Notice the start sector of the biggest partition (where the data is) is 67584. Now we also see that a Logical Sector size is 512 bytes. So 67584*512 will give us the start byte. (Again we dont need to do the math as linux will do that)

Size of the partition is 23066623-67584+1 sectors, or without plus one 23066623-67584. Which is 22999040 or 22999039 sectors. Or 22999040*512 bytes or 22999039*512 bytes.

START BYTE: 67584*512
SIZE (in BYTES): 22999040*512 bytes 22999039*512 bytes

(STEP 2) Point the Partition to a Loop device

Now look for an available loop device. “losetup -a” will tell you what loop devices you have used. If you dont have one used then use loop0 or loop#, where # is any number.

SIDENOTE: Note a system can usually use like 10 loop devices max, but you can ask for more like this:
We dont have to worry about that since we are only going to be using 1 loop device / 1 partition.

Then run 1 of the 6 losetup commands below, depending on if your MBR or GPT and if you tried the previous losetup command before that and it didnt work. First try the simple one.

SIDENOTE: the simplest losetup command would be to point the whole lunfile to loop0, but Ive tested that and it doesnt work – it doesnt work especially for ntfs-3g mounts. (it might work for ext and xfs, as those are mounts that look for the MAGIC NUMBER of their filesystem): losetup /dev/loop0 lunfile

*** FROM MBR CASE: ***
Recall the numbers were this:

START BYTE: 10860003*512
SIZE (in BYTES): 57512637*512 or 57512636*512

So the losetup command will be this:

losetup /dev/loop0 lunfile -o $((10860003*512))

If that doesnt work for step 3, we can try specifying the sizelimit (the size of the partition)

losetup /dev/loop0 lunfile -o $((10860003*512)) --sizelimit $((57512637*512))

Or this one (where we didnt add the +1):

losetup /dev/loop0 lunfile -o $((10860003*512)) --sizelimit $((57512636*512))

Most likely, the very first one will work. Either way one of those will work

*** FROM GPT CASE: ***

Recall the numbers were this:

START BYTE: 67584*512
SIZE (in BYTES): 22999040*512 bytes 22999039*512 bytes

So the losetup command will be this:

losetup /dev/loop0 lunfile -o $((67584*512))

If that doesnt work for step 4, we can try specifying the sizelimit (the size of the partition)

losetup /dev/loop0 lunfile -o $((67584*512)) --sizelimit $((22999040*512))

Or this one (where we didnt add the +1):

losetup /dev/loop0 lunfile -o $((67584*512)) --sizelimit $((22999039*512))

Most likely, the very first one will work. Either way one of those will work

(STEP 3) Mount the Loop device

mount /dev/loop0 /mnt

Or if its NTFS

apt-get update
apt-get install ntfs-3g
ntfs-3g /dev/loop0 /mnt

SIDENOTE: if your ISCSI is in use right now by its initiator, try mounting the filesystem as readonly with -o ro.

mount -o ro /dev/loop0 /mnt


ntfs-3g -o ro /dev/loop0 /mnt

To undo everything:

You will need to do this if you want to try other losetup commands

To detach everything. First unmount the filesystem:

umount /mnt

Then detach the loop device.

losetup -d /dev/loop0

Check its detached with losetup -a:

losetup -a


KpartX uses the loop block devices to mount the disk images from different offsets. Each loop can be pointed to 1 file @ specific offset. KpartX points loop at whole file. Then dev mapper breaks appart each loop file into the partitions and then you see the partitions in /dev/mapper folder.

NOTE: I show examples using various different disk images, I dont just stick to showing disk image.

First download kpartx

apt-get install kpartx

SIDENOTE: to mount ntfs, download ntfs-3g: apt-get install ntfs-3g  & to mount vmfs download vmfs-tools: apt-get install vmfs-tools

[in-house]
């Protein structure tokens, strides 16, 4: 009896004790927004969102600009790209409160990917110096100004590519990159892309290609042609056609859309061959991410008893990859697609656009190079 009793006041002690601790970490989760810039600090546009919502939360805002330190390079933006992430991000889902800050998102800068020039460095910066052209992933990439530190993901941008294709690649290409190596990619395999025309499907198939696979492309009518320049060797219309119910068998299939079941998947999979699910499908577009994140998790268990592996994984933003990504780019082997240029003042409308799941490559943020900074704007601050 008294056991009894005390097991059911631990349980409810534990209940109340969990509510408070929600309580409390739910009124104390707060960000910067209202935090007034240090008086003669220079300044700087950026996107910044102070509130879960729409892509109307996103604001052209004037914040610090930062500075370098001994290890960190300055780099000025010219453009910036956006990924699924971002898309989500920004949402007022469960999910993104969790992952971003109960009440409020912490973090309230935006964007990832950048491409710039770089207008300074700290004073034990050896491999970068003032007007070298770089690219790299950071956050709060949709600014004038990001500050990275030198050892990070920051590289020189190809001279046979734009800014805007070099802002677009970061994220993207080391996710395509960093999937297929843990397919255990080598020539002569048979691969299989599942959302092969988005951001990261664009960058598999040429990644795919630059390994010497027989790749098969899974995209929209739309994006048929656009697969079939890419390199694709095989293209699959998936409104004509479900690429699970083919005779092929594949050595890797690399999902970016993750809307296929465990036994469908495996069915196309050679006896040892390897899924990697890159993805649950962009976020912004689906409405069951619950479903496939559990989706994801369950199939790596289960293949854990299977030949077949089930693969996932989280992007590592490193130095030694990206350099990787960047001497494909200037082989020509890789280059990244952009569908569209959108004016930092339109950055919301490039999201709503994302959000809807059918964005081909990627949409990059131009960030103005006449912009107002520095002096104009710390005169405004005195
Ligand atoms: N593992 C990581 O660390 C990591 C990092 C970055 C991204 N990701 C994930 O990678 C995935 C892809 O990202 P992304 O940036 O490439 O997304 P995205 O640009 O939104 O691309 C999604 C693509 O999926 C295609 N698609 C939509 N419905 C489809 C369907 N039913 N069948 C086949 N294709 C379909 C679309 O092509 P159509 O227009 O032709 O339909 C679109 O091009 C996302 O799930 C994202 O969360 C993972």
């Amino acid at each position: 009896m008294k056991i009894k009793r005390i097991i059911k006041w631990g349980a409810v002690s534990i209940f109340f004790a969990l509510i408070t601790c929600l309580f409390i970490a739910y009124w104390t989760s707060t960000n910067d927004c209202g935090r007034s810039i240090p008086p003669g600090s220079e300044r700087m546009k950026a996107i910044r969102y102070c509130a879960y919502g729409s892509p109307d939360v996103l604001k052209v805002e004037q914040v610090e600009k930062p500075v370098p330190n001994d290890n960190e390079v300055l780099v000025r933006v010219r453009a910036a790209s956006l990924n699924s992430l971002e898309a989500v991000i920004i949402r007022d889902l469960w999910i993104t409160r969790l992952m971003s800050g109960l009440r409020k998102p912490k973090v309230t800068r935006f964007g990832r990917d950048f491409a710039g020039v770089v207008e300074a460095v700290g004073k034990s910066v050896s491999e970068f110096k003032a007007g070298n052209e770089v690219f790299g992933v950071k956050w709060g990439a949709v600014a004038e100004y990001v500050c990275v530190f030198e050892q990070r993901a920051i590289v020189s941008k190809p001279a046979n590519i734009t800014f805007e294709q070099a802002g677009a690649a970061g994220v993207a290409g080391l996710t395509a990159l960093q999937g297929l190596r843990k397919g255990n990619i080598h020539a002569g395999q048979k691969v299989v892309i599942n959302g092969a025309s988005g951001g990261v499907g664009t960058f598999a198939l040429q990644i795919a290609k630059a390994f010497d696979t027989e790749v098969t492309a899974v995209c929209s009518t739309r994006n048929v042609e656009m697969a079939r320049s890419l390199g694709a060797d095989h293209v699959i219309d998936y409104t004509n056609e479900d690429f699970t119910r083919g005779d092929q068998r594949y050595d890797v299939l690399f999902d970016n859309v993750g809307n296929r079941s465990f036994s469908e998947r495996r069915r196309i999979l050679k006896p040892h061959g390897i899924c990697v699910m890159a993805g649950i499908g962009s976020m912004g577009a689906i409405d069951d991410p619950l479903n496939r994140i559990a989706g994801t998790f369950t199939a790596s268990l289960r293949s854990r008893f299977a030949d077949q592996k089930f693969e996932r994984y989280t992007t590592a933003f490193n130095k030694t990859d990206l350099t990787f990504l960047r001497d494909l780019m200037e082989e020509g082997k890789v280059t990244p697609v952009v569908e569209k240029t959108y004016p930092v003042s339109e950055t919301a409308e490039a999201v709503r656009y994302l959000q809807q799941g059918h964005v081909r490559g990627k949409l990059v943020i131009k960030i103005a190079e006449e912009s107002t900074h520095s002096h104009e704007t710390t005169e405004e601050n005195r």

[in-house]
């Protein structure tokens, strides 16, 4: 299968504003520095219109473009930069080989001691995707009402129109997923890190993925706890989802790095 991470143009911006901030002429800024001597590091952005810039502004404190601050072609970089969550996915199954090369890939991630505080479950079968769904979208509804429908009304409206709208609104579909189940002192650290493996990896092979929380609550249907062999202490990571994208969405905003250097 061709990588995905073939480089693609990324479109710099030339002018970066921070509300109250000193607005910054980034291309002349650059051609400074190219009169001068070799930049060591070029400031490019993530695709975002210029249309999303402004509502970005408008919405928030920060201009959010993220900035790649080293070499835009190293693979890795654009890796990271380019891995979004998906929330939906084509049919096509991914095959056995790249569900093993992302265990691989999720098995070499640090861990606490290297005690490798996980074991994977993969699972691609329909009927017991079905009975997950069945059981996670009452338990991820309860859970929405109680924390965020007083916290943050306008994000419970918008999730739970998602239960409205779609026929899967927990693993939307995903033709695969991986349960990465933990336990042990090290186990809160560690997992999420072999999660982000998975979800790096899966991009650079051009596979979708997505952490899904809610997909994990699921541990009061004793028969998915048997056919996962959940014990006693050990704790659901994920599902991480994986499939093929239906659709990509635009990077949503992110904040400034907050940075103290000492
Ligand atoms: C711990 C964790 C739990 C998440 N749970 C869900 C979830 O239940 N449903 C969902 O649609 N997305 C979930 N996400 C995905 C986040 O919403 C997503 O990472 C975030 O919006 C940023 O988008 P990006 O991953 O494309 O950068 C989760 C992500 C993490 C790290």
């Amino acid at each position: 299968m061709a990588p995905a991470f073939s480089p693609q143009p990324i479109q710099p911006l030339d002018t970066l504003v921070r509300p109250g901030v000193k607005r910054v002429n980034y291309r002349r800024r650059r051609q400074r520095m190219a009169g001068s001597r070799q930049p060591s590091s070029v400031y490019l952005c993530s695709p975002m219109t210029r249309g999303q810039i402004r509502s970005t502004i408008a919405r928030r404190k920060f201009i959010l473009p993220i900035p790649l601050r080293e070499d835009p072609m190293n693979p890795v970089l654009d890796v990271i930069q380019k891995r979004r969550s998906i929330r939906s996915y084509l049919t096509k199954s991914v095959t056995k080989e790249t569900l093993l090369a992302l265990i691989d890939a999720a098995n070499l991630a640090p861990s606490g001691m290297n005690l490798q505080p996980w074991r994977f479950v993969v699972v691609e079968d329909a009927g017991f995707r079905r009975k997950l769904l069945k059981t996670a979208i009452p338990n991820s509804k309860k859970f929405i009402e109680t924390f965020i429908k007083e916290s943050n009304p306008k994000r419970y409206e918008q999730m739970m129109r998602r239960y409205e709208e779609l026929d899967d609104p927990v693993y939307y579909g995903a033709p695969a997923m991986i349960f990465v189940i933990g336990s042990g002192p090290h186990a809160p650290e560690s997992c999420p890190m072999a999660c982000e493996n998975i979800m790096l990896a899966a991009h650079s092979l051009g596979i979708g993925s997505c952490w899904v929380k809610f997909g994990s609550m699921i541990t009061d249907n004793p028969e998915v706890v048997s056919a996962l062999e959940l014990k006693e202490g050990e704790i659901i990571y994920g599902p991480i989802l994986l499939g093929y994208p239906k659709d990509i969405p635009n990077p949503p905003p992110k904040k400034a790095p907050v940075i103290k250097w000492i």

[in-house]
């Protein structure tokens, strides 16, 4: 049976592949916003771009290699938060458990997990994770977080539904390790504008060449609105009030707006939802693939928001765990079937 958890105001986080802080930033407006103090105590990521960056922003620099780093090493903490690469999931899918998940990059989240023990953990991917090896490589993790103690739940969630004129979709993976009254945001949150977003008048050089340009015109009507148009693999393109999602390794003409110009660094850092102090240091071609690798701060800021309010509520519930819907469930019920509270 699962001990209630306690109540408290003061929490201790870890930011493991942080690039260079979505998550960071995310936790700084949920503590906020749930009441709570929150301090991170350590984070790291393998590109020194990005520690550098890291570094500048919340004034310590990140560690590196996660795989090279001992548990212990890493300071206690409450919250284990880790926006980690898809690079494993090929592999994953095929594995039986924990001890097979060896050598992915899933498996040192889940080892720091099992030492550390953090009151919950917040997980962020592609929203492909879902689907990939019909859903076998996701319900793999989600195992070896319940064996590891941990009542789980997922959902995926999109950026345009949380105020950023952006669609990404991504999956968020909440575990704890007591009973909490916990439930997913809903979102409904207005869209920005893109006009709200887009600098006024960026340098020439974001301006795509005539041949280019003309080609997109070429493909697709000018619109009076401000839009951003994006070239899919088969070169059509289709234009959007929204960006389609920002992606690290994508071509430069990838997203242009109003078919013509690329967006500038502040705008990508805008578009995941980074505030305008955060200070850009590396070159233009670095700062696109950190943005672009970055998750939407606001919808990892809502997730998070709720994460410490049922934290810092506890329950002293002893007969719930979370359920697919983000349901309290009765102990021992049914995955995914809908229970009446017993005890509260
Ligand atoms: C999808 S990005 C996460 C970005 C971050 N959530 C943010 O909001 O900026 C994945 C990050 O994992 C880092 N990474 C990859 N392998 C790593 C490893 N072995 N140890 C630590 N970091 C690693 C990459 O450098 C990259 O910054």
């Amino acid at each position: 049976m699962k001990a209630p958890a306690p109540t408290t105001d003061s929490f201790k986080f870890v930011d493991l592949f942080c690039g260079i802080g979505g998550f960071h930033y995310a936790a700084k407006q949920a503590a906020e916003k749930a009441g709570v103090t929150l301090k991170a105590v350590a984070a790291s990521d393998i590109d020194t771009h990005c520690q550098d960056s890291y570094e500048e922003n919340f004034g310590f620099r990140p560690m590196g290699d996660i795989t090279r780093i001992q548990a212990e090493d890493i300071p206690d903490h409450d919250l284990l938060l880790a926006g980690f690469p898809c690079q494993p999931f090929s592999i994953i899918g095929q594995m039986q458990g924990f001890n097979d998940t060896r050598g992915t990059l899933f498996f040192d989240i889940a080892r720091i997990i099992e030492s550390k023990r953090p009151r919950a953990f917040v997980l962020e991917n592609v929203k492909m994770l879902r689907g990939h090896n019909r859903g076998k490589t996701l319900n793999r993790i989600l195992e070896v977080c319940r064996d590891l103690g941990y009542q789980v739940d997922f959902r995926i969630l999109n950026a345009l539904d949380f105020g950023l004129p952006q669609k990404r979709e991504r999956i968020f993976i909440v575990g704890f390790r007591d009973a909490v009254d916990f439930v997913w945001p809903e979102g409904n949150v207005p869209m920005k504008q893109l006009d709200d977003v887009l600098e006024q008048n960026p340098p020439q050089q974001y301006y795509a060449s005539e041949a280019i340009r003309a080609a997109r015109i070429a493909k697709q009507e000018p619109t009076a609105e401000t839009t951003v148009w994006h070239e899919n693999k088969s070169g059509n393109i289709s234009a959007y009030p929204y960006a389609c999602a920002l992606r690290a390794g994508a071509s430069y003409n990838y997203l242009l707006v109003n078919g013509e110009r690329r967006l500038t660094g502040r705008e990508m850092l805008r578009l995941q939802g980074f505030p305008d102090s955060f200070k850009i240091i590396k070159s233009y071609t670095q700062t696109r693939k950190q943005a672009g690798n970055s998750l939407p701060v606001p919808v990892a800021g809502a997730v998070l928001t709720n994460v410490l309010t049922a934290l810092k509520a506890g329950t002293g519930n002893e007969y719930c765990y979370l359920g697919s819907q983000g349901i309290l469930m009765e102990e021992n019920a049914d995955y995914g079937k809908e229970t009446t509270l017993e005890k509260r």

Find the disk image and run this command to see how the partitions will be split up:

# kpartx -l /data/somediskimg0.img
GPT:Primary header thinks Alt. header is not at the end of the disk.
GPT:Alternate GPT header not at the end of the disk.
GPT: Use GNU Parted to correct GPT errors.
loop1p1 : 0 4294963200 /dev/loop1 2048

Find the disk image and run this command to mount somedisk.img:

# kpartx -v -a /data/somedisk.img

-v for verbose output, -a to attach the somedisk.img to the loop files and split up its partitions into /dev/mapper.

It will then make /dev/loop0 pointed at somedisk.img. Then its 3 partitions will be in

# ls -1 /dev/mapper

Ignore the control file.

Now you can use file -s /dev/loop0p1  to find out the filesystem type and continue to mount them.

# mount /dev/mapper/loop0p1 /mnt/p1
# ntfs-3g /dev/mapper/loop0p1 /mnt/p2
# vmfs-fuse /dev/mapper/loop0p1 /mnt/p3

## ex: 1st partition was ext3, 2nd partition was ntfs, 3rd partition was vmfs

If you then point kpartx -a at another file it will create loop1 and loop1

To recap all of your loop points

# to list the loop devices and what they are attached to
losetup -a 
# to see the partitions it found
ls -lisah /dev/mapper


# losetup -a
/dev/loop0: [0011]:258 (/data/disk3.img)
/dev/loop1: [001e]:258 (/data/disk4.img)

# ls -lisah /dev/mapper
total 0
 371 0 drwxr-xr-x 2 root root      100 Jul  8 18:55 .
1102 0 drwxr-xr-x 7 root root     2.3K Jul  8 18:55 ..
 372 0 crw-rw---- 1 root root  10, 236 Jul  8 09:04 control
1613 0 brw-r--r-- 1 root root 253,   0 Jul  8 18:54 loop0p1
1616 0 brw-r--r-- 1 root root 253,   1 Jul  8 18:55 loop1p1

# summary: so we know disk3.img made loop0 with 1 partition (loop0p1). disk4.img made loop1 with 1 partition (loop1p1)

Now you can mount loop0p1 or loop1p1 using your mount commands: mount, ntfs-3g, vmfs-fuse

Now how do you undo all of this, and get the loop devices back to an unused state? Well we simply have to use kpartx to delete the loop devices.

## STEP1) I want to undo /dev/loop1. First find out the filename of the disk image you want to undo, using losetup -a

# losetup -a
/dev/loop0: [0011]:258 (/data/disk3.img)
/dev/loop1: [001e]:258 (/data/disk4.img)

## STEP2) We see loop1 is /data/disk4.img. So now we delete the loop device with kpartx.

kpartx -d /data/disk4.img

NOTE: you first need to unmount all of the loop devices partitions.
NOTE: you cant use losetup -d to remove the loop devices, it will say its in use (as its in use by dev mapper to make the partitions in /dev/mapper). you have to remove the loop devices with kpartx

The end.